Here’s what we know about the risk of kids getting ‘long Covid’

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New research finds that children have a much lower risk of experiencing the symptoms of “long COVID.”

When children do have lingering symptoms related to COVID-19, they often resolve within 3 months.

The best way to protect yourself against long COVID-19 is to get vaccinated, physically distance, and wear a mask. A new analysis finds that long-term COVID-19 remains relatively rare among children.

Researchers based in Australia analyzed 14 international studies involving 19,426 children and adolescents who reported “long COVID” symptoms after infection with the coronavirus. Their findings suggest that the condition is much less common than previously thought.

According to a recently published scientific review by researchers at Melbourne’s Murdoch Children’s Research Institute (MCRI), most global studies into long COVID in children had “significant limitations” and frequently overstated the risk. While relatively rare, long-term COVID-19 can affect children, according to the researchers.

In these cases, they found that the most common symptoms reported were headache, fatigue, sleep disturbance, concentration difficulties, and abdominal pain.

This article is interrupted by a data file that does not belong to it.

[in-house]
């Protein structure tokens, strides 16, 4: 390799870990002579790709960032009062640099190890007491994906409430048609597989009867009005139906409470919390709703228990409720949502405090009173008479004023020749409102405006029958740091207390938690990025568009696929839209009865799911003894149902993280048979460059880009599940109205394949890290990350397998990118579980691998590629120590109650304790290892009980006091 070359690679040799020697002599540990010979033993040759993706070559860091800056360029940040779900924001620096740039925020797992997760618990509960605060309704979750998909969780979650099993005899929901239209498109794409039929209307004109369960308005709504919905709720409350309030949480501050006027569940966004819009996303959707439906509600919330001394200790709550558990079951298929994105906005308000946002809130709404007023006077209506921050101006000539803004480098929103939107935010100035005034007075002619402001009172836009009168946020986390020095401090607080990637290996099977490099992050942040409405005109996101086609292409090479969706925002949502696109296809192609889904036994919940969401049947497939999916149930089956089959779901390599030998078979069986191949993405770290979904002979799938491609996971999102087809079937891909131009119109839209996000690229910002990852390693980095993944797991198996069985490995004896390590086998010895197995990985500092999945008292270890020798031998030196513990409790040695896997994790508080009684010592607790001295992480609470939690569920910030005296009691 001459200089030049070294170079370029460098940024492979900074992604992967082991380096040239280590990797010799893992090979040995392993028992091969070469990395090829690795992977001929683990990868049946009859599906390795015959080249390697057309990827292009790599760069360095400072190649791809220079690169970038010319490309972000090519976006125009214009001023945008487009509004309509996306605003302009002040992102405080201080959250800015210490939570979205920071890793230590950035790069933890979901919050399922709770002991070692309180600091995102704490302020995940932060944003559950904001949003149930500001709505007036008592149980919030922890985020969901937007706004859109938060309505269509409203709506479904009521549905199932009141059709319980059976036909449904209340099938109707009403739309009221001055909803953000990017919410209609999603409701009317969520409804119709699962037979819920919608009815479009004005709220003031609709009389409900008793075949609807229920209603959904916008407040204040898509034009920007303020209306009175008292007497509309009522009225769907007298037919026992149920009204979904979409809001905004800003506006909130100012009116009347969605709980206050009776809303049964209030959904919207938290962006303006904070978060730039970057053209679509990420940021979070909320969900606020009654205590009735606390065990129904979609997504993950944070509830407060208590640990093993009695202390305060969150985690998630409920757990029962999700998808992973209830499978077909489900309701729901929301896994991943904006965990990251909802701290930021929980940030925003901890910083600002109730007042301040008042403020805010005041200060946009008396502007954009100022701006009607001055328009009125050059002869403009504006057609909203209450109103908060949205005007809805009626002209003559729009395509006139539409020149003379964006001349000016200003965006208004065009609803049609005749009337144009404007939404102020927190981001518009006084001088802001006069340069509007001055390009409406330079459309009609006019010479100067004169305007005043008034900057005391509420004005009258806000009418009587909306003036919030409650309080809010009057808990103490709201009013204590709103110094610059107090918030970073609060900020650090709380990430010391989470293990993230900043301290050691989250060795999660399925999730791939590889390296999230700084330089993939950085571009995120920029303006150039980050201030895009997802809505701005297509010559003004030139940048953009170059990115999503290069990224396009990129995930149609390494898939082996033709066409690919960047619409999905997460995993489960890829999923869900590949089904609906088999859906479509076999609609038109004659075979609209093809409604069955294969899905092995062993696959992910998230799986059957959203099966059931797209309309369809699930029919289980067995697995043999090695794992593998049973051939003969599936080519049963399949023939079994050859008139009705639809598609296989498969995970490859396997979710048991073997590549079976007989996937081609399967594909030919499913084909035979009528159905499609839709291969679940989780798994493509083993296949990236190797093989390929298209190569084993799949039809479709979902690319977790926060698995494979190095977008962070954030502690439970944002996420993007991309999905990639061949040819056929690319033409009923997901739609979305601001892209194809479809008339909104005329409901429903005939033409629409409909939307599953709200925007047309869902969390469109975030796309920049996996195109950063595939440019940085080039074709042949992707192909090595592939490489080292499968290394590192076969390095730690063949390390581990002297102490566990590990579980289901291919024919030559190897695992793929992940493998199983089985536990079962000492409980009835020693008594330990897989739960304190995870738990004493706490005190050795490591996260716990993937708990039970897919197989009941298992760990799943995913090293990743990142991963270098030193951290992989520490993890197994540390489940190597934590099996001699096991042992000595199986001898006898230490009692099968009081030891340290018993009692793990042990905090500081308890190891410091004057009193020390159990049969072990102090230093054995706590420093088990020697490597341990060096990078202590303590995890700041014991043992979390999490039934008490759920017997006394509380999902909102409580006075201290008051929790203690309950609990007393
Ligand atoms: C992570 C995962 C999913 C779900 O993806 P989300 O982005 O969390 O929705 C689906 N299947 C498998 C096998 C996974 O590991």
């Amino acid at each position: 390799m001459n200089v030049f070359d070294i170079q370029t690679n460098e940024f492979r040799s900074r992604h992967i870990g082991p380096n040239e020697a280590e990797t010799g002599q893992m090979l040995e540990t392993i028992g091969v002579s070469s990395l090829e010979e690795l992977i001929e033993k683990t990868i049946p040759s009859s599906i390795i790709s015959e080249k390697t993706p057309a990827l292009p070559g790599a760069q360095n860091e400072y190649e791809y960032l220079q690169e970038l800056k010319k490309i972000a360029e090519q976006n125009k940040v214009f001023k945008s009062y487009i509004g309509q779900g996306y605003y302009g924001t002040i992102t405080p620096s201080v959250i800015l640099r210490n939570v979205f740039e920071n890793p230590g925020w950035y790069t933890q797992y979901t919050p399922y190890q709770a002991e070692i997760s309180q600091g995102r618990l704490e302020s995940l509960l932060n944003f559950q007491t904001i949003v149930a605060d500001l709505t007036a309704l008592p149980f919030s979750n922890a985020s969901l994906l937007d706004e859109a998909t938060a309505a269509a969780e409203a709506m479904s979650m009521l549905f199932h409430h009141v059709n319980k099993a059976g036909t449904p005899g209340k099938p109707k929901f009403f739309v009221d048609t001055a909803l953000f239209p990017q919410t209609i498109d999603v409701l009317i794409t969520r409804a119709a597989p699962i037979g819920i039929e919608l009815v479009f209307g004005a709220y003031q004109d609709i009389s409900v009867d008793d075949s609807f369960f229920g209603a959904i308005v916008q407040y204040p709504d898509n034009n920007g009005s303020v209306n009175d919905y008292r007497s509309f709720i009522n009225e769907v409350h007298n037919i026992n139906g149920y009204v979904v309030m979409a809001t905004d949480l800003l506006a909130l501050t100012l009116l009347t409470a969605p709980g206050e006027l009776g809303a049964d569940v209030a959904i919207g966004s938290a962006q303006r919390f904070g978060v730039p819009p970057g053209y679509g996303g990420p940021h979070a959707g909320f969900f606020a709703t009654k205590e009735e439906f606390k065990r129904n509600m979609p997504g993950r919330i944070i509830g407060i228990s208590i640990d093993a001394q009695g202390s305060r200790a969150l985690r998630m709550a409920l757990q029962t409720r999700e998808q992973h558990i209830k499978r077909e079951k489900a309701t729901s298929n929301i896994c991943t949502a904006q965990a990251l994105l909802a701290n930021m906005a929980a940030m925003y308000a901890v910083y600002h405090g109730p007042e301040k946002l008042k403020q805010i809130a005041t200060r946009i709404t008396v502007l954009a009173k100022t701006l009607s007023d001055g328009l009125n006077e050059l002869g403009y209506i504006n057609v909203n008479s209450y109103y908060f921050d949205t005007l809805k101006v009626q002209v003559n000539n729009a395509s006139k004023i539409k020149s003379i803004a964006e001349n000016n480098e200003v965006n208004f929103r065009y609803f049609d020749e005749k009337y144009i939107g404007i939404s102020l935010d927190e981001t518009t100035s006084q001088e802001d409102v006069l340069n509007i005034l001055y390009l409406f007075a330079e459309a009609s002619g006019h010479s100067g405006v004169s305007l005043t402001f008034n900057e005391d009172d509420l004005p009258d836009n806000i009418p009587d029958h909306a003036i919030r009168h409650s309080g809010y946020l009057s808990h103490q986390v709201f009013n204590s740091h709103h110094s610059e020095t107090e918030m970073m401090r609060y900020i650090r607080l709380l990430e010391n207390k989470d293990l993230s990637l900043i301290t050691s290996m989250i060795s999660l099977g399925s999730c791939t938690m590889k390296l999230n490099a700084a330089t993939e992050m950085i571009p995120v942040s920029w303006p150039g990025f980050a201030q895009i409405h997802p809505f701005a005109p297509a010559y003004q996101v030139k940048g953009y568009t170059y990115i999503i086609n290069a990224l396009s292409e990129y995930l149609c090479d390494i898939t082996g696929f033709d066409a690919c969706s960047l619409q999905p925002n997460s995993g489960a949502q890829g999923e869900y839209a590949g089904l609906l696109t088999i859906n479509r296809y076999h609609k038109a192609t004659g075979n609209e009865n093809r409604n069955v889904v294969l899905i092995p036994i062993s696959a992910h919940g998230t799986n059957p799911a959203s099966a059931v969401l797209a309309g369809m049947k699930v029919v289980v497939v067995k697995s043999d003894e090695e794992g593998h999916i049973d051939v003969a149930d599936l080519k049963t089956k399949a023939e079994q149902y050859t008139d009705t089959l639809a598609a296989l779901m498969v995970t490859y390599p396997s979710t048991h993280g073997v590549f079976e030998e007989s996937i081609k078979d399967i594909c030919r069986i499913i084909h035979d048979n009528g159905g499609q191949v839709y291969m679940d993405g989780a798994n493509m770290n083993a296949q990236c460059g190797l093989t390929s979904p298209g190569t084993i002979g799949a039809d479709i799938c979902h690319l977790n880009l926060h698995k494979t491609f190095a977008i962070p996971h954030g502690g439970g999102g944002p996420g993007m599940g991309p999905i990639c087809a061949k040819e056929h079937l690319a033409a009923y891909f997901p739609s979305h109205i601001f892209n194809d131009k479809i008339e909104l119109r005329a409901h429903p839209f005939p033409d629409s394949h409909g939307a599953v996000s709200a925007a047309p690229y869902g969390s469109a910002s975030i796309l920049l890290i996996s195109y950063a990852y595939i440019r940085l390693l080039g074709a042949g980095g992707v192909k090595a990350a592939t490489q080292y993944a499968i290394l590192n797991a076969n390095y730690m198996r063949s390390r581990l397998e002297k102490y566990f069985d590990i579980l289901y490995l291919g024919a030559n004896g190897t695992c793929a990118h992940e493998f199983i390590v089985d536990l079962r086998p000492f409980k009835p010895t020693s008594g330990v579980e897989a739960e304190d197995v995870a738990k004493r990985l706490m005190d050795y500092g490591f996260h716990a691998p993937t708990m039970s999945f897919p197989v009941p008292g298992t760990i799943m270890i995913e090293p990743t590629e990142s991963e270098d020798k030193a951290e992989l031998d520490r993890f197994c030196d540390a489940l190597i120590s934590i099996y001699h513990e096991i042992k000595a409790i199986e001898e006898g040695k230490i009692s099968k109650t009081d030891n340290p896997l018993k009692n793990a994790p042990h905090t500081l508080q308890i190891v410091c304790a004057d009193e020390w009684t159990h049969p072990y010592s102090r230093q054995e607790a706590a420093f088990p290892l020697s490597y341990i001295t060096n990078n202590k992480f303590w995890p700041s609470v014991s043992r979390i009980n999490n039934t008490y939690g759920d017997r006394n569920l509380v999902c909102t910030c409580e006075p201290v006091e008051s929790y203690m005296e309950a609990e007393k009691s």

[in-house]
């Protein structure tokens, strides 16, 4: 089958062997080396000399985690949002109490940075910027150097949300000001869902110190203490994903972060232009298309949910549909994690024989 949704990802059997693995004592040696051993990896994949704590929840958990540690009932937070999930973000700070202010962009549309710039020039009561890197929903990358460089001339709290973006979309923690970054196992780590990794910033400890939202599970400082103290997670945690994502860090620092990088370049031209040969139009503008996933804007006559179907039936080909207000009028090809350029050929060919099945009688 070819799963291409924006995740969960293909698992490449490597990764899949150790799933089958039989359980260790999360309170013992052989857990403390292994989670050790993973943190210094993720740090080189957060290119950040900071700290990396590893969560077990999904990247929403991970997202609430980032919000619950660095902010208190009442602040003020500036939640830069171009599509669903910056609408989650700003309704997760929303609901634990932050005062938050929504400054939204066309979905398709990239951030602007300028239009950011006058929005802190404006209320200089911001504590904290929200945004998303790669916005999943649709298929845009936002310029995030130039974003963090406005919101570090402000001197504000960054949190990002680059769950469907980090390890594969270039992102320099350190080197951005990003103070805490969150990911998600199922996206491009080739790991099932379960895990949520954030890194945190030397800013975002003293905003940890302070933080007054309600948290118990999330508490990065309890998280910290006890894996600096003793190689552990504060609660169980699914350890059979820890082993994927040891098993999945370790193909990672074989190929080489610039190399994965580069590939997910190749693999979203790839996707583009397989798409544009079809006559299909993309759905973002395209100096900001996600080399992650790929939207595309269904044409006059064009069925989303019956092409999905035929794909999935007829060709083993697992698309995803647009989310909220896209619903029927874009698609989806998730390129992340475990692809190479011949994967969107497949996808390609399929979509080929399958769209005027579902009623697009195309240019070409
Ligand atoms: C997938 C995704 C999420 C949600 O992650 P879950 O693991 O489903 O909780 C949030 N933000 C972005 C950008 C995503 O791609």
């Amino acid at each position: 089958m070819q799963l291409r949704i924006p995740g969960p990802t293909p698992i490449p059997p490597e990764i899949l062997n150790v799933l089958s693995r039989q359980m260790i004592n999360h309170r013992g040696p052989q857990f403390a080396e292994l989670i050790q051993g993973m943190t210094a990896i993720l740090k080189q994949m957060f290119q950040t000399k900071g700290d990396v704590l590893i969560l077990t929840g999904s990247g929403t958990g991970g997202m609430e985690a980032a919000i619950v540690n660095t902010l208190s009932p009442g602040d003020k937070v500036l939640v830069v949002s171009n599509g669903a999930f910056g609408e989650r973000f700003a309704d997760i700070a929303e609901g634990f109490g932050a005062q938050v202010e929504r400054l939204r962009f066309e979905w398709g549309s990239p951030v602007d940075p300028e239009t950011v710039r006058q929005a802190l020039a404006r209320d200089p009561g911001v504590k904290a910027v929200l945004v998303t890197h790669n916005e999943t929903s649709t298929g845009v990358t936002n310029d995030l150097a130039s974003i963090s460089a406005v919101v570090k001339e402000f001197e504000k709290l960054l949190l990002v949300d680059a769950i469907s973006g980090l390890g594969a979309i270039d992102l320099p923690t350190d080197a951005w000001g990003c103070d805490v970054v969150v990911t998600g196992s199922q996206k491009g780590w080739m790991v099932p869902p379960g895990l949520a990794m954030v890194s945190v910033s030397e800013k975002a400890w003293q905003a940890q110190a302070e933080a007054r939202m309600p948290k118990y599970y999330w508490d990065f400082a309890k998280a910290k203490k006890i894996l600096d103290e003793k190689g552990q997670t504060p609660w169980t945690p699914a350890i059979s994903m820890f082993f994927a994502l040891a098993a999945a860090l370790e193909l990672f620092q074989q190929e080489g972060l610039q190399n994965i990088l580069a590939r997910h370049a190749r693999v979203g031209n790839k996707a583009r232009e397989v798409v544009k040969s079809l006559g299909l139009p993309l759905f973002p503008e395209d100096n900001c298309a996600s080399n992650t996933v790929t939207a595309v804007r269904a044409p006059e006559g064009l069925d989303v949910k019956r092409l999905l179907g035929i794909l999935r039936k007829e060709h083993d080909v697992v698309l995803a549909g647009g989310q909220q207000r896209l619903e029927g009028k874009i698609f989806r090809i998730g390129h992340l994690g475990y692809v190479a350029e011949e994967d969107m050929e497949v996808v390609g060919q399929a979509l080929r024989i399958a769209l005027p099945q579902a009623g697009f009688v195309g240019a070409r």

Many long COVID studies had no control group of healthy children, according to the researchers. In studies that included control groups, the percentage of people reporting long-term COVID-19 symptoms was similar among those with and without the infection.

“Of the five studies which included children and adolescents without SARS-CoV-2 infection as controls, two did not find persistent symptoms to be more prevalent in children and adolescents with evidence of SARS-CoV-2 infection,” the study authors wrote.

They pointed out that this highlights the difficulty in distinguishing long-term COVID-19 symptoms from pandemic-associated symptoms.

A separate research brief from MCRI concluded that “most” children and adolescents with COVID-19 are only mildly affected by the illness, some showing no symptoms at all.

When children do experience symptoms, they typically include fever, cough, a sore throat, blocked or runny nose, sneezing, muscle aches, and fatigue — more severe symptoms being uncommon.

“Severe COVID-19 disease in children and adolescents is very uncommon, and only very rarely causes death,” the authors wrote.

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